Essentialism: The Disciplined Pursuit of Less

July 9, 2015 book 3 min read

As my job responsibilities have shifted in the past six months, I have found myself struggling to identify which opportunities I should take on and which fall outside of my purview. So I have found myself saying yes to almost everything for fear that I might miss out if I say no.

My week has become full of meetings, context switches, and planning ambitious projects that I know I won’t have time to work on, interrupted by very brief bursts of productivity. I am constantly busy but not accomplishing any of my goals. Thankfully, Jason Long recommend this book.

The way of the Essentialist means living by design, not by default. Instead of making choices reactively, the Essentialist deliberately distinguishes the vital few from the trivial many, eliminates the nonessentials, and then removes obstacles so the essential things have clear, smooth passage. In other words, Essentialism is a disciplined, systematic approach for determining where our highest point of contribution lies, then making execution of those things almost effortless.

Or stated more simply:

The way of the Essentialist is the relentless pursuit of less but better.

It doesn’t mean just doing less for the sake of less either. It is about making the wisest possible investment of your time and energy in order to operate at our highest point of contribution by doing only what is essential.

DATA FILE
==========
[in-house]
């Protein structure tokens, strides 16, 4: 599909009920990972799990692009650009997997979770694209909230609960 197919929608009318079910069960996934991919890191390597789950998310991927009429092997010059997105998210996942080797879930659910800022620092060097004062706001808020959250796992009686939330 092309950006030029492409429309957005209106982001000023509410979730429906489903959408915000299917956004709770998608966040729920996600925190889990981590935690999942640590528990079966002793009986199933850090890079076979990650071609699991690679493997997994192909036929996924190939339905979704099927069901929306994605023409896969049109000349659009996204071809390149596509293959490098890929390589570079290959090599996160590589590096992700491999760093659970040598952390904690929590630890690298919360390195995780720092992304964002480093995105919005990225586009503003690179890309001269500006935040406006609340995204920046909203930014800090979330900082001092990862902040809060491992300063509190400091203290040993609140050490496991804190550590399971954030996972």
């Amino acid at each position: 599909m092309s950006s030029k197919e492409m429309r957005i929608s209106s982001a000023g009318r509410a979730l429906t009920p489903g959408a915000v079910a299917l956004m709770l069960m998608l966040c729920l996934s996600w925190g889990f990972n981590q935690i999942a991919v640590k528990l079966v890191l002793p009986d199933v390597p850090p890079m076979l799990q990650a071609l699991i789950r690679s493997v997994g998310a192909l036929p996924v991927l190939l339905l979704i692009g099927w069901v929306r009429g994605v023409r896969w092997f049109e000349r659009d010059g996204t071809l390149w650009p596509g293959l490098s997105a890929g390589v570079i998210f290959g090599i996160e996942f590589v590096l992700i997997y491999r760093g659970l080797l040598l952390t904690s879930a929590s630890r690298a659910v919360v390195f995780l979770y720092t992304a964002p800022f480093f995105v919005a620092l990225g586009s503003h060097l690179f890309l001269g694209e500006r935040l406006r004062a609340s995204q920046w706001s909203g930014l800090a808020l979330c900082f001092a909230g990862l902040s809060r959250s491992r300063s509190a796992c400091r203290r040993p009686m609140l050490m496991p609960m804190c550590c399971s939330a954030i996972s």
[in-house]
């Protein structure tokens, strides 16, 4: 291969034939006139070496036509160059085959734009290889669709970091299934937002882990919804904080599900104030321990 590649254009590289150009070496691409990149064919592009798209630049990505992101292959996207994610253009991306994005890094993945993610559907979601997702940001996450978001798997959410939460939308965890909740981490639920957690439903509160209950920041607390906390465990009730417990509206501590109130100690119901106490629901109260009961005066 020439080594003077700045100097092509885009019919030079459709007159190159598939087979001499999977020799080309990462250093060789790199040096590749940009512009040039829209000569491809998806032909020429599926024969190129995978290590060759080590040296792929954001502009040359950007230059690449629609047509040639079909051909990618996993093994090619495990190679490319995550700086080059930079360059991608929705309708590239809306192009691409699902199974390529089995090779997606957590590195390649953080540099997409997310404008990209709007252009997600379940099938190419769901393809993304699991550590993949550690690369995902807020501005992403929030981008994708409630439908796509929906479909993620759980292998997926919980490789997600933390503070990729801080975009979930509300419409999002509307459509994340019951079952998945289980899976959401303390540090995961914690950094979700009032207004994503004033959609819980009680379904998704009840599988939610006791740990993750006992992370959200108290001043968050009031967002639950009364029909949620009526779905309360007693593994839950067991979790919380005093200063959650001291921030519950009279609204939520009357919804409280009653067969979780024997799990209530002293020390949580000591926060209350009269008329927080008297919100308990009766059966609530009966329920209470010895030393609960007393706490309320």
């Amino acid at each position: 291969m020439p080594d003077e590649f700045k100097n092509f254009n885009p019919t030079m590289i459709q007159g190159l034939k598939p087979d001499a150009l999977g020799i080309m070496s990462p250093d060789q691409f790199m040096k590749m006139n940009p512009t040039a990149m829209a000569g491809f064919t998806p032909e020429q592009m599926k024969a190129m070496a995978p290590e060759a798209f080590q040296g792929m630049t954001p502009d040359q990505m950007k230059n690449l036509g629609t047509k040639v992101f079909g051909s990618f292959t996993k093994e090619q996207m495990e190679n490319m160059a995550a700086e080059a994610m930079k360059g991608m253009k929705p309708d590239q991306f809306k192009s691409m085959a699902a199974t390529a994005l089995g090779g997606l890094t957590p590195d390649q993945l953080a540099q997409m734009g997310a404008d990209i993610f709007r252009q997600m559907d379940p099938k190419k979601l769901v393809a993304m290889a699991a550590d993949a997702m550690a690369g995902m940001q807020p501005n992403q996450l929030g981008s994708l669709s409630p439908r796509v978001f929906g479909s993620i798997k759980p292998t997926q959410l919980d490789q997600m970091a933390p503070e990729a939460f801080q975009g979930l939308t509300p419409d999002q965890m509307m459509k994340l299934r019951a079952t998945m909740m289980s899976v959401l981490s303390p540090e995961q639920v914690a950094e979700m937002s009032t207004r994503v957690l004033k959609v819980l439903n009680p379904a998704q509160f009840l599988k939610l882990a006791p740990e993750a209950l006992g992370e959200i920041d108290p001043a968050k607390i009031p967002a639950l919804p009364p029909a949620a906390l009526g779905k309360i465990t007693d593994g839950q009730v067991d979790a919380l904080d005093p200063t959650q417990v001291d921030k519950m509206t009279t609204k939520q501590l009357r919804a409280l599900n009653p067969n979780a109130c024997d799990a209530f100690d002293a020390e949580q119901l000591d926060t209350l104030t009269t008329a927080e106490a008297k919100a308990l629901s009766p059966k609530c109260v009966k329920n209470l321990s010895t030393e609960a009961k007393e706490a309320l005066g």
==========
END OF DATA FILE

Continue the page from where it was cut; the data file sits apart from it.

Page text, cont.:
One of the more helpful insights to me is that my lack productivity is simply caused by a lack of progress, as obvious as that sounds. I’ve been pursuing very lofty goals, which means most of my energy is being poured into planning the ideal instead of taking the first few small steps.

Research has shown that of all forms of human motivation the most effective one is progress. Why? Because a small, concrete win creates momentum and affirms our faith in our further success…When we start small and reward progress, we end up achieving more than when we set big, lofty, and often impossible goals.

Once you become an Essentialist, you will find that you aren’t like everybody else. When other people are saying yes, you will find yourself saying no. When other people are doing, you will find yourself thinking. When other people are speaking, you will find yourself listening. When other people are in the spotlight, vying for attention, you will find yourself waiting on the sidelines until it is time to shine. While other people are padding their résumés and building out their LinkedIn profiles, you will be building a career of meaning. While other people are complaining (read: bragging) about how busy they are, you will just be smiling sympathetically, unable to relate. While other people are living a life of stress and chaos, you will be living a life of impact and fulfillment. In many ways, to live as an Essentialist in our too-many-things-all-the-time society is an act of quiet revolution.

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avatar of Brandon Keepers I am Brandon Keepers, and I work at GitHub on making Open Source more approachable, effective, and ubiquitous. I tend to think like an engineer, work like an artist, dream like an astronaut, love like a human, and sleep like a baby.